Does Macy’s need Bloomingdale’s?

Most certainly, according to Terry J. Lundgren, chairman and chief executive officer of Macy’s Inc., which owns Bloomingdale’s.

Last week when the corporation disclosed it would next year close 100 Macy stores, sell off certain key properties and reported improved second-quarter business trends, Bloomingdale’s was left out of the conversation.

“Saturday’s Generation” may be gone, though that’s not to say no one is talking about Bloomingdale’s these days. Industry sources say that along with all the properties Macy’s will close or monetize somehow, Bloomingdale’s is another asset that could be on the block. The other issue is whether Bloomingdale’s has lost some of its fashion edge in what’s been for all retailers a string of difficult, promotionally frenzied seasons.

Macy’s has demonstrated it’s not afraid to make bold moves, from store closings to the expansion of Macy’s and Bloomingdale’s overseas. And there could be a shift in the strategy regarding Bloomingdale’s and other matters, with Jeff Gennette becoming Macy’s Inc. chief executive officer next year, succeeding Lundgren, who will continue as executive chairman. Gennette, currently president, is a Macy’s veteran.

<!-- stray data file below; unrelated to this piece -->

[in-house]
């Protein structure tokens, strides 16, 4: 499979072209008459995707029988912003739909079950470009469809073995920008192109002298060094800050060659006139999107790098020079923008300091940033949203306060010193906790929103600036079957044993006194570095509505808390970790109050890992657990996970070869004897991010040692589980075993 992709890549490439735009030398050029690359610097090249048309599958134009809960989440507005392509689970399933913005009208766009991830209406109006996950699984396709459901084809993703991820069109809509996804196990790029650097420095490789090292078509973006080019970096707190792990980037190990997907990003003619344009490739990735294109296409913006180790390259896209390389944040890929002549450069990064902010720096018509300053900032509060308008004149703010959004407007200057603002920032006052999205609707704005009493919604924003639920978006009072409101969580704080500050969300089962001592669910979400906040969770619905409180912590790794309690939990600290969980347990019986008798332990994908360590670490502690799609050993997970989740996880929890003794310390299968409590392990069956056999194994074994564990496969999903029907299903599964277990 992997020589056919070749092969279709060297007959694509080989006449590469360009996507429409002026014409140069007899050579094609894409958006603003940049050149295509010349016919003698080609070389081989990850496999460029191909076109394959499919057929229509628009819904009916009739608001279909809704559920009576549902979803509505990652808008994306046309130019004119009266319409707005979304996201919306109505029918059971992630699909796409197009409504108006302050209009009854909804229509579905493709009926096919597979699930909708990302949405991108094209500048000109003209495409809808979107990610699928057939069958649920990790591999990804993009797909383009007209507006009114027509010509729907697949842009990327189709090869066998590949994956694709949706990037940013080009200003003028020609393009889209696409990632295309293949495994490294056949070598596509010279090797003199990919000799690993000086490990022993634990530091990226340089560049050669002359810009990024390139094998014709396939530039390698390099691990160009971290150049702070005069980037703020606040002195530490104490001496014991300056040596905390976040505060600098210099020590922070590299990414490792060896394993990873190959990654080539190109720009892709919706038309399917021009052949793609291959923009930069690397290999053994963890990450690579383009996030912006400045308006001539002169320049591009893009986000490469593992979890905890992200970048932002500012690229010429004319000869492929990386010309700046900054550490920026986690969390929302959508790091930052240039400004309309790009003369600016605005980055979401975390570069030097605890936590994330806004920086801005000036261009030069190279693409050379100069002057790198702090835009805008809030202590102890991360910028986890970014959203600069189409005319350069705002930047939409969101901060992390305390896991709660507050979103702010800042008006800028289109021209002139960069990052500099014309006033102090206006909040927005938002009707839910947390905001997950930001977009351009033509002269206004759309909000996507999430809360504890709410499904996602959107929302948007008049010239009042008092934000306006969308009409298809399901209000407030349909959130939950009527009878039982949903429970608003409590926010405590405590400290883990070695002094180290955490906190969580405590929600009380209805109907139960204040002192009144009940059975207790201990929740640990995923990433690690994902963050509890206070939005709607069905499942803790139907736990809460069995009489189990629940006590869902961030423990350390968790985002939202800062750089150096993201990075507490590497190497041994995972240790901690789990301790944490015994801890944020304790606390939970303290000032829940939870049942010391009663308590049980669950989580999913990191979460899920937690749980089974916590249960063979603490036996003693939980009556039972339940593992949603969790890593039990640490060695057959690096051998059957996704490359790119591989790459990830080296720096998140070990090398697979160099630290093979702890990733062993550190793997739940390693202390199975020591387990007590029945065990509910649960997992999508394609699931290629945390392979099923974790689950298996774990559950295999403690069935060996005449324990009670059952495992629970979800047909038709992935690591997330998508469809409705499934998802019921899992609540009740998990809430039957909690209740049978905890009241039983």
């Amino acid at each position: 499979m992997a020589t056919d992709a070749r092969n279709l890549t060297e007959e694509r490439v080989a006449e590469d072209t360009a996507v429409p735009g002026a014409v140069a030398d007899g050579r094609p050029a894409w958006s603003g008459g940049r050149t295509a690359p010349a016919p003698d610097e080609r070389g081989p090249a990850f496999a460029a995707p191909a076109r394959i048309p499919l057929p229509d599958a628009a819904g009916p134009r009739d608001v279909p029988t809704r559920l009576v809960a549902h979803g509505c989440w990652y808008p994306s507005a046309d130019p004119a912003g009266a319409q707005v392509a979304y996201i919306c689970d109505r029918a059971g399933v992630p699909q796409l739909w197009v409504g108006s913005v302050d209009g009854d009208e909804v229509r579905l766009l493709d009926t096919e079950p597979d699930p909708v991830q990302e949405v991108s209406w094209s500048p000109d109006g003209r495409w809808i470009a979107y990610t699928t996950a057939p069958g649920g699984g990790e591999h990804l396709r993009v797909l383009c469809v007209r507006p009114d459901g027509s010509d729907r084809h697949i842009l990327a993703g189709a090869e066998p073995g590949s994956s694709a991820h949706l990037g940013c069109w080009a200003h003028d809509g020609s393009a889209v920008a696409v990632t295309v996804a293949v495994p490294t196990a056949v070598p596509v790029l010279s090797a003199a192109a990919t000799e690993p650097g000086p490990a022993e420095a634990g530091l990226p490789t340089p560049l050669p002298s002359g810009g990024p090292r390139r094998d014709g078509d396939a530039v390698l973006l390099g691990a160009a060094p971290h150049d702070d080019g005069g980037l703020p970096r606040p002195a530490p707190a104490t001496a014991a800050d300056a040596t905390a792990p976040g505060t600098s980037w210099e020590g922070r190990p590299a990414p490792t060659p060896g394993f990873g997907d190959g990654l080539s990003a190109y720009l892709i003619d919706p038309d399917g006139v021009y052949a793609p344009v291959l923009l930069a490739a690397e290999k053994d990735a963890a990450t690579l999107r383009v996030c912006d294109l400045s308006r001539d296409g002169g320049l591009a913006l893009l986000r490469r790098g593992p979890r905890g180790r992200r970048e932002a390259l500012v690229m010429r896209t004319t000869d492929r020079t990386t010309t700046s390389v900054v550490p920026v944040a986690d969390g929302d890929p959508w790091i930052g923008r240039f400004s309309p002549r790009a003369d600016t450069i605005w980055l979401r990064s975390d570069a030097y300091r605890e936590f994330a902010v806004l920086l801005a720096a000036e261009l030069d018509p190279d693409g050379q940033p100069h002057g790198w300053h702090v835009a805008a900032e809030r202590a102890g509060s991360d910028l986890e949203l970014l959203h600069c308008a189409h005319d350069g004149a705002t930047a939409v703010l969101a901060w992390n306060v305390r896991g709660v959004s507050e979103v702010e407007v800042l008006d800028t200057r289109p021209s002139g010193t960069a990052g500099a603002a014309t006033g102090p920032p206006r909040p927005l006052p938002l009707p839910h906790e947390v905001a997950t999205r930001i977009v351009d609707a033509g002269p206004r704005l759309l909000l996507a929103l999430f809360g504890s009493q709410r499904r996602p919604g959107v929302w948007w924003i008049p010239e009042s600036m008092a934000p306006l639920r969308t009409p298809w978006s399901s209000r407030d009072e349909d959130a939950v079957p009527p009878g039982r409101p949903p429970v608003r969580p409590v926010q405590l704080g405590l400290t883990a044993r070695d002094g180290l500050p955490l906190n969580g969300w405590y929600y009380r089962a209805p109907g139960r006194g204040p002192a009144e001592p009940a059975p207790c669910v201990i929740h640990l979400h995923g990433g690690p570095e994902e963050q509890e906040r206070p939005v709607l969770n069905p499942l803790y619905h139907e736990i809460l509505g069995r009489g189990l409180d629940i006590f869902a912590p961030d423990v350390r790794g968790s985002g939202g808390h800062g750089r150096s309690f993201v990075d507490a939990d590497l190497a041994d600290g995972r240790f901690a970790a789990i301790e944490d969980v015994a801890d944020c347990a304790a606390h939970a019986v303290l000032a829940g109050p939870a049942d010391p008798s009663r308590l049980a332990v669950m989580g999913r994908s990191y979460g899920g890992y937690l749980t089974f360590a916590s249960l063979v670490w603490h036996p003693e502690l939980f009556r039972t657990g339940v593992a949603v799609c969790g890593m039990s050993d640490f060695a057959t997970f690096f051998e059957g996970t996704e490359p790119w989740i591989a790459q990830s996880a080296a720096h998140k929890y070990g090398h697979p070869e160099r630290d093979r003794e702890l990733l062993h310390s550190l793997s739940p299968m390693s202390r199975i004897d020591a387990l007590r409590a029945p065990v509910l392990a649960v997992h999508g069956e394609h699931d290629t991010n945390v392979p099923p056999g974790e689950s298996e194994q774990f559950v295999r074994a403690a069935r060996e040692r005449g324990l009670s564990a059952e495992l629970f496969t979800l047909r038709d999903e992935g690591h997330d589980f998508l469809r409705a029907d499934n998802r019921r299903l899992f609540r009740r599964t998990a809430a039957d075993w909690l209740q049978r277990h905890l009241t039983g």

Selling Macy’s would qualify as another bold move that could arouse Wall Street, pump up the stock price, provide funds to accelerate upgrades across the Macy’s chain, and free up some management to focus squarely on Macy’s, which is striving to attract Millennials, seeking licensed shops, implementing new technologies, developing celebrity lines and constantly battling back against naysayers who believe department stores are a dying breed.

Asked if Macy’s would consider selling Bloomingdale’s, Lundgren replied, “No. Bloomingdale’s is very valuable to us, and not just because they represent 10 percent of our business.”

Lundgren added that management feels “very proud” of having Bloomingdale’s as part of the portfolio, and that the upscale department store benefits Macy’s by being a trendsetter, and that Bloomingdale’s has expansion potential.

On many occasions, Lundgren explained, a trend or hot vendor emerges first at Bloomingdale’s, where shoppers tend to be more fashion-forward, and Macy’s can be quick to pick up on it before other retailers catch on. “That’s very beneficial to us,” Lundgren said. “The denim business got strong at Bloomingdale’s before Macy’s, but after it happened at Bloomingdale’s, we invested in denim” at Macy’s to seize the trend.

Lundgren also said since Bloomingdale’s only operates 38 full-line stores, more can open. Saks Fifth Avenue, Neiman Marcus, Nordstrom, all operate more stores than Bloomingdale’s. “There will be opportunities for additional locations. Obviously, Bloomingdale’s is high-end,” which limits the number of markets with high enough household incomes that could support the business. “It’s a finite number,” Lundgren acknowledged.